• Activate it. The “standard” result of starting a Win32-PE app in DOS is appearing a rude message like “ This program cannot be run in DOS mode ” or similar on the screen. Well, now we can safely ignore this “fact”  :-D  . There are 3 ways of activation of HX DOS Extender:
    • PESTUB: This util will patch the executable, so it will use help of HDPMI32 and DPMILD32 when started in DOS. See shot Nr. 4.6 in the Gallery how it works. The EXE size remains mostly exactly constant - generous paddings will be truncated to make space for the new MZ code, and can even sink in rare cases  :-D  , and the EXE still works in Windows as before (some rare exceptions, see below “Known problems” ) - no need to unpatch or keep original). Patching works on most executables. There is an only residual risk that PESTUB will trash it - test first and if it works erase the original file renamed to ”.BAK” . Beware: do NOT PESTUB installers or self-extractors (or at least, do not erase the .BAK file). Some of them (like WinZIP) do perform a self-check or store some “relevant” info into the PE-header. After PESTUB, they do no longer self-extract, not even in “Windows”, but cry about “header corrupt” instead. Also, PESTUB’ing UPX’ed executables is not the best idea: they will still perfectly work with HX and in Win32, but will become no longer easily decompressbile :-(
    • HXLDR32: This is a TSR program which will hook DOS interrupt 21h and check all programs to be launched if they are PE binaries. It quasi adds support for PE executables to DOS. Note: it possibly (?) has a bug.
    • DPMILD32: No patch, no TSR, all what you have to do is to precede the name of your app by “DPMILD32″. For example instead of “PNGOUT PAINTING.BMP” you type “DPMILD32 PNGOUT PAINTING.BMP”

Irrespective what method you use, you have to care about the PATH variable. You can have all involved files (HX-DOS files, PE-EXEcutable, processed files (archiving, compiling, …) ) in same directory - then the PATH is irrelevant. If you have the PE-EXEcutable located or the working directory set to elsewhere than where HX files are, then the PATH variable must be set correctly and point into the directory, where HX files are, otherwise, “file not found” like messages will occur. Also, if you have a WINDOWS/SYSTEM, WINNT/SYSTEM32 or similar directory on your system, make sure that in DOS your PATH does NOT point into it (or at least it is “behind” the HX directory), otherwise weird exceptions and crashes will occur. On the other side, if you use “Windows” when HX is installed, make sure it cannot find any DLL’s inside the HX directory (do not load any files like images or text from there), otherwise crashes & bluescreens will appear.

9. Long file names, DOSLFN

Running “Windows” software in DOS can expose filenaming problems, since most files used in “Windows” have DOS-incompliant names. If the DOS used does not have full LFN support in the kernel, use of DOSLFN can be preferrable or even required. In some cases, including QEMU, DOSLFN is NOT required, if filenames are truncated correctly. For example, “vgabios-cirrus.bin” must become “VGABIOS-.BIN”, and NOT “VGABIO~1.BIN”. When QEMU asks for opening “vgabios-cirrus.bin”, name gets truncated to “VGABIOS-.BIN”, and the appropriate file can be found. If QEMU needed also “vgabios-cumulus.bin” for example, truncating would no longer work since both “vgabios-cirrus.bin” and “vgabios-cumulus.bin” would truncate to same name. Since HX-DOS itself does not rename too much (only “KERNEL32.DLL” → “DKRNL32.DLL” and a few other DLL’s) and does not support any additional renaming (useful feature to add ???) of file requests, DOSLFN is required if 2 or more affected LFN’s truncate to same short DOS name and the long names are “hardcoded” somewhere like inside an EXE. If the LFN’s are stored in text files ( ”.INI” , source code), they can be renamed, but if there are many of them, using DOSLFN can be preferred from manual “chasing” and renaming all the LFN’s.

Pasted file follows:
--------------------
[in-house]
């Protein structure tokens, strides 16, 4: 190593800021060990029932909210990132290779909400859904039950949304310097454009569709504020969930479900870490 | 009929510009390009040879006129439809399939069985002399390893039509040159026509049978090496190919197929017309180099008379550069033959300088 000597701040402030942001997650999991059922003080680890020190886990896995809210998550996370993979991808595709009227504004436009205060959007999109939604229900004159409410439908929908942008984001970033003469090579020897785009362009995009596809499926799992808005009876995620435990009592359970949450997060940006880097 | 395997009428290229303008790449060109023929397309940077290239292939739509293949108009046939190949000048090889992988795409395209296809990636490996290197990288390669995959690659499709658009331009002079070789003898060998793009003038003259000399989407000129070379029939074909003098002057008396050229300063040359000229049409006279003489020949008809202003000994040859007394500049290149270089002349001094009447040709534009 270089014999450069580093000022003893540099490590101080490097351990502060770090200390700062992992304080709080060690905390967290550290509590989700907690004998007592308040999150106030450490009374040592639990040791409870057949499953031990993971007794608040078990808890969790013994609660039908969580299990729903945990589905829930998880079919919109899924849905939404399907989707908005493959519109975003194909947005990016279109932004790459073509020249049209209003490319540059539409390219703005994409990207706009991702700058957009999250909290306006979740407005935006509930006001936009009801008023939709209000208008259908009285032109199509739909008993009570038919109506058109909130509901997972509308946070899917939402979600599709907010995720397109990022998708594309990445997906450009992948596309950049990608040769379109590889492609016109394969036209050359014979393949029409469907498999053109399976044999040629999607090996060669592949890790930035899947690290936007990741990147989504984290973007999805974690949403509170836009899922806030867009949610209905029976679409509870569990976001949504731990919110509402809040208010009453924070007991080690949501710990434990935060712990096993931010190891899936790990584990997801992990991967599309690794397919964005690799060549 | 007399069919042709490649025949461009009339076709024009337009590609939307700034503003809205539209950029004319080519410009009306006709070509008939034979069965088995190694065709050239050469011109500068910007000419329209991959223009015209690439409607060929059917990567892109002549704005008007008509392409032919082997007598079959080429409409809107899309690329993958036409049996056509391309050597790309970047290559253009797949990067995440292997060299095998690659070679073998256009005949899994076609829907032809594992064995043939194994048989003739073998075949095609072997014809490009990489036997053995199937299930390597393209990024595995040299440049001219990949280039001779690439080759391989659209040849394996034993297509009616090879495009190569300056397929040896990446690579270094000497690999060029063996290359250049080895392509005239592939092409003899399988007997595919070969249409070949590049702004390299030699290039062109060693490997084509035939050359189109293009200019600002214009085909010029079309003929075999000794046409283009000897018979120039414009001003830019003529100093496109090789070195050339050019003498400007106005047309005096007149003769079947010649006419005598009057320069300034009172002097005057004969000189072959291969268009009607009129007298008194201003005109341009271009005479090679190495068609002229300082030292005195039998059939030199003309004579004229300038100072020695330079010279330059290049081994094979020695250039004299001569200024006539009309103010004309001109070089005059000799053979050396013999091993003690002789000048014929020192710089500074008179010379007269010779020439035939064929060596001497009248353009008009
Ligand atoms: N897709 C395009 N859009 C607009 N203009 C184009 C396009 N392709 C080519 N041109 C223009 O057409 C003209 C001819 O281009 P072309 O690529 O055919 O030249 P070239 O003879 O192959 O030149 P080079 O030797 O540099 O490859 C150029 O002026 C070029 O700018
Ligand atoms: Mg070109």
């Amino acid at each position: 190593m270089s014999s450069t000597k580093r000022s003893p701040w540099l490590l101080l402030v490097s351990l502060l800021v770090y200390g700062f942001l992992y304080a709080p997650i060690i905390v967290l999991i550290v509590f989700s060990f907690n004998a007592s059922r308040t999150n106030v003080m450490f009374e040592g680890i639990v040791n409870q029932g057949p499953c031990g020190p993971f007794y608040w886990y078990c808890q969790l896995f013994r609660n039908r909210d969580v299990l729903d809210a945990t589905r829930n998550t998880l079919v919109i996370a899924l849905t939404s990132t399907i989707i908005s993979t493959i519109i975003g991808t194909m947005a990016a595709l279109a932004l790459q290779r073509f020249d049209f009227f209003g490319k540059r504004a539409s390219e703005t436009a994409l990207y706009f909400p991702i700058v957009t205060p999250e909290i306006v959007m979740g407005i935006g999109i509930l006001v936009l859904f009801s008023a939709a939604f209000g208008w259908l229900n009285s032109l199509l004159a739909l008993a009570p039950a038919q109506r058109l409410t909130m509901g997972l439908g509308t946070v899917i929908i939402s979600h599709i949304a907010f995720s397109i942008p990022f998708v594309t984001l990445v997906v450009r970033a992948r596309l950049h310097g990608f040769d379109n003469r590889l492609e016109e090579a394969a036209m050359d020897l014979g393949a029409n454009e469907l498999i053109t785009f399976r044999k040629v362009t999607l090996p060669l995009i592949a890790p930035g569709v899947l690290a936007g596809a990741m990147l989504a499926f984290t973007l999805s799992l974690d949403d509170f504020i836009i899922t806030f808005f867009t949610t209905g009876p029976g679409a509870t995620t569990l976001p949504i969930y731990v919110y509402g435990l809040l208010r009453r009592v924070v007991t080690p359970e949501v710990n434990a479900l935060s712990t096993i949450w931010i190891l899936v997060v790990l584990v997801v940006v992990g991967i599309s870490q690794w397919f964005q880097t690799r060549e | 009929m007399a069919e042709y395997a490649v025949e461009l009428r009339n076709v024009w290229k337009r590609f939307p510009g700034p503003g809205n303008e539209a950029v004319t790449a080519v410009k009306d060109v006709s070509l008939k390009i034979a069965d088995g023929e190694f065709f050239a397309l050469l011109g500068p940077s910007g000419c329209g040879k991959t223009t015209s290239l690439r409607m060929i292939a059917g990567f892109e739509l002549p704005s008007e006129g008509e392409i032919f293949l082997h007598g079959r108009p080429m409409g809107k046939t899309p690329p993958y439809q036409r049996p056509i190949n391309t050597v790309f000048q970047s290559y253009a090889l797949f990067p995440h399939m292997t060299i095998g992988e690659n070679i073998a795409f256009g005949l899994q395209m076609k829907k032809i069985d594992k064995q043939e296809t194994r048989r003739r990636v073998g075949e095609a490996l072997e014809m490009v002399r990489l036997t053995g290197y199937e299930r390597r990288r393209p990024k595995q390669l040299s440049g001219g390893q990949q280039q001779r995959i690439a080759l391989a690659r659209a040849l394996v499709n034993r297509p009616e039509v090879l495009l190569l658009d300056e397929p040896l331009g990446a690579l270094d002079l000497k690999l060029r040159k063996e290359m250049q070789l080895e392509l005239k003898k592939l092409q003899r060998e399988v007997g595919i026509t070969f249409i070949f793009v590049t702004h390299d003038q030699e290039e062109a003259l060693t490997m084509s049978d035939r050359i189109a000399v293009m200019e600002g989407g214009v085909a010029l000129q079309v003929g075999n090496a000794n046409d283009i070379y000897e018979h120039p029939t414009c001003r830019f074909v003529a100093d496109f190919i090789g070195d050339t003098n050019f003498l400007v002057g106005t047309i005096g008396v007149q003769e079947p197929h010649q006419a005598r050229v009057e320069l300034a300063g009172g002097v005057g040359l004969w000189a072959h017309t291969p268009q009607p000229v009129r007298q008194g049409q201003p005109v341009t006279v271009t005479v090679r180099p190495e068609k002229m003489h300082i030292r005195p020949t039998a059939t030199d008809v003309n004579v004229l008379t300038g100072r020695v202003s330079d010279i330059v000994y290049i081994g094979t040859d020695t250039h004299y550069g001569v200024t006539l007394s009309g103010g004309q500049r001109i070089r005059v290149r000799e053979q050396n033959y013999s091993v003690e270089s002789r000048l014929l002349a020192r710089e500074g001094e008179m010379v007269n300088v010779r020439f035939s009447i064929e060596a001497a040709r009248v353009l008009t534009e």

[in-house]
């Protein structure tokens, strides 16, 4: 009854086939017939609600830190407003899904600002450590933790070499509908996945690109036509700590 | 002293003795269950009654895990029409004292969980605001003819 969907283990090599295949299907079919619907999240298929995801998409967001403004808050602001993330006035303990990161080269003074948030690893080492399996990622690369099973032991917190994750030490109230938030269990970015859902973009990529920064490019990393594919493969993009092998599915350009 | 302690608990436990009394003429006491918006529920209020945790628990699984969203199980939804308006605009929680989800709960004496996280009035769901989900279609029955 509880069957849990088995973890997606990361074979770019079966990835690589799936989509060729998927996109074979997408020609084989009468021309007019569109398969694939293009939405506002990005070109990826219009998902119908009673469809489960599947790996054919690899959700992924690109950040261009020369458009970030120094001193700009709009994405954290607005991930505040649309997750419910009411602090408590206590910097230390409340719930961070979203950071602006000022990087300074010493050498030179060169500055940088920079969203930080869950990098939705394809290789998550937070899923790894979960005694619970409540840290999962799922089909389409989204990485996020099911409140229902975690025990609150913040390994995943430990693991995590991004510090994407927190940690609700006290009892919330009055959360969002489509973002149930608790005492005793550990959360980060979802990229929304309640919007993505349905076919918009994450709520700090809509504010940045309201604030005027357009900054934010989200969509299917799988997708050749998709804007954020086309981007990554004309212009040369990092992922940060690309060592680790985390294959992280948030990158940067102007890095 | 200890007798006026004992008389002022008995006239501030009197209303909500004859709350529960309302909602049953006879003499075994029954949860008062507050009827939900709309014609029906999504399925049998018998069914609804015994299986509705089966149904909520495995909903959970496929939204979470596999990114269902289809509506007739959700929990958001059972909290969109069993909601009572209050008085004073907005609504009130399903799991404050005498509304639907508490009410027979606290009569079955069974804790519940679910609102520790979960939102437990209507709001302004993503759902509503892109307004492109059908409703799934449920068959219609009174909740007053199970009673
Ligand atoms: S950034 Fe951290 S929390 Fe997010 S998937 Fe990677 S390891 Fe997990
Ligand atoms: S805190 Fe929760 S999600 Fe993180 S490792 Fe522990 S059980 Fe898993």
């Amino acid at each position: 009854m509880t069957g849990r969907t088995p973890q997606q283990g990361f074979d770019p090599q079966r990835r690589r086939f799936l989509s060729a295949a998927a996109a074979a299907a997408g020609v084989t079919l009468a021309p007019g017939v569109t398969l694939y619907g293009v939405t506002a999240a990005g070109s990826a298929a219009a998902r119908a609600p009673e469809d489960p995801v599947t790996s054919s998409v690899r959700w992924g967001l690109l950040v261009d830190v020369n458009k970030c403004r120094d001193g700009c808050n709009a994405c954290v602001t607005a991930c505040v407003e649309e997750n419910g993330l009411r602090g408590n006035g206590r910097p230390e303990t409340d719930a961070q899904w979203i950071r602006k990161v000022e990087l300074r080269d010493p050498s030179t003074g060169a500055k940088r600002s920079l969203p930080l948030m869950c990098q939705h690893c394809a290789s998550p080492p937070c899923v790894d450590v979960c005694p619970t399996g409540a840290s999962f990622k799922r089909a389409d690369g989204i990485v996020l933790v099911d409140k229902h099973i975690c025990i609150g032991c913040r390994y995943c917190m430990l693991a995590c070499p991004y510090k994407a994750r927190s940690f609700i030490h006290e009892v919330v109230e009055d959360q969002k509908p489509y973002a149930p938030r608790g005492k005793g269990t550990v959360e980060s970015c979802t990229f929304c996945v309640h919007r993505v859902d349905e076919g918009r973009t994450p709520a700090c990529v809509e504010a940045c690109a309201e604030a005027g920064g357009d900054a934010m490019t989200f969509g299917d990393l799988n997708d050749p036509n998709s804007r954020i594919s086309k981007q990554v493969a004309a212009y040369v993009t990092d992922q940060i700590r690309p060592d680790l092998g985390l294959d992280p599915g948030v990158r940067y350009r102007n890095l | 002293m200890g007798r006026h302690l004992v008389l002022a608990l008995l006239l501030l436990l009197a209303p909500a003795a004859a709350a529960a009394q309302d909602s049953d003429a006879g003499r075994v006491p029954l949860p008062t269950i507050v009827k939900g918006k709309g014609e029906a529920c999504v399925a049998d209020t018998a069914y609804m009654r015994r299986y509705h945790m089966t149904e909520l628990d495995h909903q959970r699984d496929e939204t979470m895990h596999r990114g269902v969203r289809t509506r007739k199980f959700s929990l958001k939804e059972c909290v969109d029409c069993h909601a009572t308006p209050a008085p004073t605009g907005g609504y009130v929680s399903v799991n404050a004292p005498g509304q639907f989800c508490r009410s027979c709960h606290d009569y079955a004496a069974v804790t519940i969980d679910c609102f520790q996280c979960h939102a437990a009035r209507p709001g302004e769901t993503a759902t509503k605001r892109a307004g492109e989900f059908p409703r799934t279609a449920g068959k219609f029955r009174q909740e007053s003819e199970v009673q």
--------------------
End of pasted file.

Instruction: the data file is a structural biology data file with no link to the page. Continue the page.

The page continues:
10.  Performance

How good is the performance of PE-executables running in DOS compared to Win ? It depends.

The good things in DOS:

  • Single tasking. Brings a speed benefit  :-)  of cca 4% against a clean Win system (irrelevant whether 9x or XP, almost no difference), benefit can be significantly bigger if compared with a “dirty” system (many viruses active, also so-called “Anti-Virus” programs running in the background, mail/spam-checkers, “calling-home”, dummy network/internet traffic, …). The benefit can be verified for example with brute-forcing, compression tests (running in memory only) or very strong compression (negligible time loss for file accesses).
  • Very little memory occupied by system (DOS & HX-DOS Extender) and no swapping. Almost complete memory is immediately available for the Win32-PE program. In “windows”, almost so much memory can be made available also but first all the expensive GUI, unused buffers, other “opened” things, etc. have to be copied to the hard disk and later from there read back into memory. Not to talk about some compressors allocating the swap “memory” (in fact hard disk) as compression dictionary and running at cca 1/1000 of supposed speed then.  :-D

The bad things:

  • Low performance of the filesystem, because of low buffers capacity (DOS bufffering limited to 640KB real mode) and mode switches. Possibilities to reduce this problem: use a filecache (like LBACACHE) or RAMDISK (like SRDISK), both do require XMS memory, this amount is no longer available for HX DOS Extender of course. Use 2 different hard drives (2 partitions on one HD is not good enough) for source and destination file (compression for ex.) or 2 files accessed at same time if this is the case. The final solution will be a fully 32-bit DOS, like FreeDOS-32, Enhanced-Dr-DOS-32, DexOS, or BOS. You can detect this problem but it is not really serious. ;-)
  • No graphics acceleration (applies to HX-GUI only). HX DOS Extender uses “only” VESA 2.0 with LFB, while Win has private drivers offering more acceleration for every card. Mostly not a real problem either, it’s still fast enough.  ;-)